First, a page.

Advice & Best Practice

How accountants can help business owners minimise personal risk

By Steve Richardson, director at Reparo Finance

The pandemic has changed business attitudes towards borrowing and lending. Emergency conditions have prioritised the need for quick finance, meaning that risk management has taken something of a back seat.

This is understandable and not something to be overly critical of. The Government championed messages and measures about readily available funds, with national focus very much on business survival. However, as we head towards the end of the lockdown roadmap and companies look to rebuild, it’s important that they also readjust attitudes towards risk when taking on external finance. This could help business owners and shareholders avoid personal liabilities, and accountants can play a lead role in achieving this to protect client interests.

Not personally understanding PGs

Research conducted by Sapio Research in April 2021, on behalf of Reparo Finance, shows that 44% of SMEs have already taken out external finance because of the impacts of COVID-19, with almost two thirds (64%) more likely to borrow money in the next three years as they recover from the pandemic.

Although this is likely to come as little surprise to accountants who’ve supported companies during these uncertain times, what they may find more shocking is that nearly half (47%) of small and medium-sized business owners and leaders are unwittingly exposing themselves to personal risk when borrowing money. This is because they don’t understand what a Personal Guarantee (PG) is.

The research showed that of the SMEs who didn’t understand what a PG is, 18% believe it’s their personal guarantee that their business can honour repayments, whilst 14% think it shows they personally understand the terms and conditions of a loan.

The remaining 12% thought a PG is their guarantee that they’ve provided accurate and true information during the loan application, whilst 3% were unsure what a personal guarantee was and what it involves.

Accountants will know that it is none of these things and can help promote understanding amongst borrowers that a PG is their legal agreement that they will repay a loan. Most company owners will consult their accountants when considering taking on external finance and this presents an opportunity to help them look beyond the loan details they will often concentrate on, namely the amount being borrowed, interest rates and the monthly repayment amounts.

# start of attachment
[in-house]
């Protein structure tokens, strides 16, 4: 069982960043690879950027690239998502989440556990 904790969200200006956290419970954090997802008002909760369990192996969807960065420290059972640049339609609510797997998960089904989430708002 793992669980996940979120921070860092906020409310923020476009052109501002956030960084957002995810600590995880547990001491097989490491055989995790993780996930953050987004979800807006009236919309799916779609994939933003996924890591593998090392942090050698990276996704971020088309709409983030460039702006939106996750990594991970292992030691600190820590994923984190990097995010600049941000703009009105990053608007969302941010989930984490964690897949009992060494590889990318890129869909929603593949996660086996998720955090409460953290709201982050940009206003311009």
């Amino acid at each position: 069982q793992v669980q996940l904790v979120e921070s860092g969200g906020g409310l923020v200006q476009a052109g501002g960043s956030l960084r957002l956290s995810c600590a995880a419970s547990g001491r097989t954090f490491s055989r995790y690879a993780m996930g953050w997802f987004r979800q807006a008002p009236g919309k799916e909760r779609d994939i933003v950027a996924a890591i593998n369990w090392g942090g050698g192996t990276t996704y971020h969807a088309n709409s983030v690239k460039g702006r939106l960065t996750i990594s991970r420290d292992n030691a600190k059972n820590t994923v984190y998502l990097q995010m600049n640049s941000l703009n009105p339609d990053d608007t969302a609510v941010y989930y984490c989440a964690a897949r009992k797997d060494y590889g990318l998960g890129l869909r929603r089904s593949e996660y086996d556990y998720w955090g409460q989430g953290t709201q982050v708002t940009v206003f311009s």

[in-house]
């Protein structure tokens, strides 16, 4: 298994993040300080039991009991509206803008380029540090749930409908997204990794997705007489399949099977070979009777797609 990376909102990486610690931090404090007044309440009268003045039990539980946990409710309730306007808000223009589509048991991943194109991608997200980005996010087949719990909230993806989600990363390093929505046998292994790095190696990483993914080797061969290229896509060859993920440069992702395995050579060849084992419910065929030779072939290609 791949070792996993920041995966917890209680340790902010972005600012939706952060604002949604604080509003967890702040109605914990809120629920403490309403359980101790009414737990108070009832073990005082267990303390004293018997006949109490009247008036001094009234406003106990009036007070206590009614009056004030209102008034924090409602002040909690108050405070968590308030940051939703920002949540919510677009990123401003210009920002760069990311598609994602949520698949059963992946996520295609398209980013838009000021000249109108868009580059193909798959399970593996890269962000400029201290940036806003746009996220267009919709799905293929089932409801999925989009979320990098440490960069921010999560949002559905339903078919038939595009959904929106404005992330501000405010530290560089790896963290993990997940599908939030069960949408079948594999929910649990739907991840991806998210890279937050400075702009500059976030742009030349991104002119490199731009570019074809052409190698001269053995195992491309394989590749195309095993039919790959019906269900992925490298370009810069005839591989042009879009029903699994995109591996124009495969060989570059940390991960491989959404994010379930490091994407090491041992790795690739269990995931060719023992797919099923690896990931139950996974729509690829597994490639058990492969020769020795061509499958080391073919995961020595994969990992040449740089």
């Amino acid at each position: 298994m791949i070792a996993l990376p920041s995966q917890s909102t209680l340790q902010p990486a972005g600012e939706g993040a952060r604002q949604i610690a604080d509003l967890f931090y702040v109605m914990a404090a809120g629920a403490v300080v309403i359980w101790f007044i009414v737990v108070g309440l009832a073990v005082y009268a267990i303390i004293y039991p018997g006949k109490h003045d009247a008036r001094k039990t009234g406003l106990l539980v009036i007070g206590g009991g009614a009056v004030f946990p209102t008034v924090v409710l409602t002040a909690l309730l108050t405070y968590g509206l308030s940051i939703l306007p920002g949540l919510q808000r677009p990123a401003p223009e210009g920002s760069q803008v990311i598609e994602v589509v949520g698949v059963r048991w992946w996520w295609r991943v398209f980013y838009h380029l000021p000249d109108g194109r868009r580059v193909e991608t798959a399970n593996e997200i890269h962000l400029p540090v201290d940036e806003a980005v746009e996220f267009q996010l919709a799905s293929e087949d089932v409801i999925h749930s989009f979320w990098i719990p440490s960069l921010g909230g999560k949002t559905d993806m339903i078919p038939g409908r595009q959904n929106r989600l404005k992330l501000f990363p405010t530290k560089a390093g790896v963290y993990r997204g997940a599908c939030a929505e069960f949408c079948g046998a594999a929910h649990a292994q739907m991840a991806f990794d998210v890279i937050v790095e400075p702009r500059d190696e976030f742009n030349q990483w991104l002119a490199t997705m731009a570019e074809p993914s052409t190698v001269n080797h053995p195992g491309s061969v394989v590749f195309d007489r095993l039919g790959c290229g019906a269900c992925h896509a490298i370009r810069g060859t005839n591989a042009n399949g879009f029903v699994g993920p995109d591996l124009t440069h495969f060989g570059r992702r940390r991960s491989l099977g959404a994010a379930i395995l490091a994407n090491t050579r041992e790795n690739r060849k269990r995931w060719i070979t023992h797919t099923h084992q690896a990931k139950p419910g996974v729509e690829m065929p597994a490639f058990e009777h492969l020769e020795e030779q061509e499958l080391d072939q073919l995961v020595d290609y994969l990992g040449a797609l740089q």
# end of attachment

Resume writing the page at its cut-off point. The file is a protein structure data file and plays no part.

A PG is arguably just as important as all these elements of the loan and creating understanding about this will also enable accountants to educate their clients and dispel other common misperceptions.

Incorrect assumptions

Whilst some borrowers may be more familiar with the concept of a PG, there’s still a lack of knowledge about exactly how they work. A fifth (21%) of SMEs wrongly believe they will be personally protected from their company’s debts because they run a limited company, irrespective of whether they’ve agreed a personal guarantee on a loan. Some 11% believe a PG wouldn’t be enforceable should their business become insolvent.

A PG isn’t restricted to the trading status of a business, and it won’t be null and void if a company goes bust. Accountants can help company owners to understand this and not wrongly believe that corporate insolvency will provide them with a ‘get out of jail free card’ when it comes to business debts.

Recommending independent legal advice

A huge positive from the research is that SME borrowers value the clear explanation of loan terms and conditions. This is a top-ranking factor that influences their choice of loan provider.

For this decision-making factor to truly benefit clients, accountants can ensure that borrowers don’t purely rely on lenders to explain terms. They should recommend that clients take independent legal advice during the loan process, which will provide an objective view of exactly what borrowers are agreeing to and awareness of the level of personal risk they would be accepting.

Granted, an accountant can’t guarantee that their client will take independent legal advice. It does, however, create pause for thought. Many accountants are often regarded as trusted advisors, with their insight and suggestions highly respected by clients.

If the suggestion about legal advice is made, it is more likely to encourage business borrowers to look beyond their eagerness to secure finance in their quest to protect or grow their company. This could prove invaluable in a climate where risk management has been downgraded in favour of fast cash and help borrowers to take the time to better appreciate the terms of the loan they will be personally agreeing to. Essentially, it can mean accountants are helping clients to be more informed about risk.

For more information about the research, or assistance in securing alternative funding, please visit

Steve Richardson is a director at Reparo Finance

Show More
Back to top button